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Excerpt from Oral History Interview with George R. Elmore, March 11, 1976. Interview H-0266. Southern Oral History Program Collection (#4007) See Entire Interview >>

Discomfort with unions

Elmore explains his own lack of interest in joining a union. He reveals not only that he suspects their motives, but also a discomfort with so-called outsiders attempting to influence southern affairs.

Citing this Excerpt

Oral History Interview with George R. Elmore, March 11, 1976. Interview H-0266. Southern Oral History Program Collection (#4007) in the Southern Oral History Program Collection, Southern Historical Collection, Wilson Library, University of North Carolina at Chapel Hill.

Full Text of the Excerpt

BRENT GLASS:
I know a lot of these mills do end up having some trouble. What do you attribute it to: just the hard life of working in the mills?
GEORGE R. ELMORE:
Well, it depends on whoever has come in there and stirred them up.
BRENT GLASS:
It's not from within, though?
GEORGE R. ELMORE:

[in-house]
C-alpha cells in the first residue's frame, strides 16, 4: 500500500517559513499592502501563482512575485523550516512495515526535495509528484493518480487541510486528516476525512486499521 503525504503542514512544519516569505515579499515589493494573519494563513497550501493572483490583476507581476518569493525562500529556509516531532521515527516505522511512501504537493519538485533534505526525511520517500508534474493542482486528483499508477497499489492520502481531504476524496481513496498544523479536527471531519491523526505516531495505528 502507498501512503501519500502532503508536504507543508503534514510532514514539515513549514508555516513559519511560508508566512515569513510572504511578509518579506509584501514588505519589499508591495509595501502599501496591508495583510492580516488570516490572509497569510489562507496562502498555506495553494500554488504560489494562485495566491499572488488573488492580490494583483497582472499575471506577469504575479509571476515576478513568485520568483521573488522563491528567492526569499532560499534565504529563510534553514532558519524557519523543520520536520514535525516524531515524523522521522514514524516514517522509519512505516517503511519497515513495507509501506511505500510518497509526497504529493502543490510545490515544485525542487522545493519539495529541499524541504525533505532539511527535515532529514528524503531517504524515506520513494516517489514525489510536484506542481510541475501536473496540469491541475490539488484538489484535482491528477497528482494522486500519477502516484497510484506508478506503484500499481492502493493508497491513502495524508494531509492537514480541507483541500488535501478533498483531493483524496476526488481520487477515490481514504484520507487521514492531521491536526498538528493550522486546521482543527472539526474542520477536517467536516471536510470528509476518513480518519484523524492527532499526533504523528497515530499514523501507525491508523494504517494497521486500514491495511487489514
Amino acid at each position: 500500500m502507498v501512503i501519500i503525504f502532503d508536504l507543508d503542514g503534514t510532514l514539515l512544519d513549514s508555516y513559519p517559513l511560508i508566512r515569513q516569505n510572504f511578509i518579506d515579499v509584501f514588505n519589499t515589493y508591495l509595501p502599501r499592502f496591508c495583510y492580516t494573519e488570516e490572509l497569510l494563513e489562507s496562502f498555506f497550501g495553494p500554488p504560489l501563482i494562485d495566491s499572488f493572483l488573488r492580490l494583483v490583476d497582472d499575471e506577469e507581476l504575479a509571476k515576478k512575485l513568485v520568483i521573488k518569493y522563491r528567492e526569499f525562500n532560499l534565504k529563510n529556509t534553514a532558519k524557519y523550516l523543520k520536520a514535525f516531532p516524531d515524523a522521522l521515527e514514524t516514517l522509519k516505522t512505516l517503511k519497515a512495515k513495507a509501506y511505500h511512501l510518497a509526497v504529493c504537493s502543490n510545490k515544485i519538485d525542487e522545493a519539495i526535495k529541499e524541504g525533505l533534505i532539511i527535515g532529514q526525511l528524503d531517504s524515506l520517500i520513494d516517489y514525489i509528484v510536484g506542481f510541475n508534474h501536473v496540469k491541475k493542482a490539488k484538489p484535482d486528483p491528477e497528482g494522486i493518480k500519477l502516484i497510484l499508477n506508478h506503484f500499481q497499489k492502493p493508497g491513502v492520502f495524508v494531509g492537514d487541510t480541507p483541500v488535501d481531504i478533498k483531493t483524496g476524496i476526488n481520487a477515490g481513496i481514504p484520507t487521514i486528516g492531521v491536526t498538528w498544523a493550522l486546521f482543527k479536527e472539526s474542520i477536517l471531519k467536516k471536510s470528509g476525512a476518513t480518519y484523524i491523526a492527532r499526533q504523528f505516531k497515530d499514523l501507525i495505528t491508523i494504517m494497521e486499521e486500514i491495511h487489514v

Well, some of those organizers are pretty good salesmen. But I've listened to some of them. I don't know, I've always kind of felt like they were out for the dues that they could get out of the people more than they were to help them. I may be wrong there. Those people needed help, I've always said, and I sympathize with them. But I didn't want to see that outside crowd come in there and taking dues from them that basically didn't give a damn about the good will of the people. Now there's too much of that labor organization; and we see it all when you get on higher, to Hoffa and all that crowd, these pension funds. I was always in favor of labor. But the management of it, and the people's taking advantage of the poor working man, I can't go along with the organization.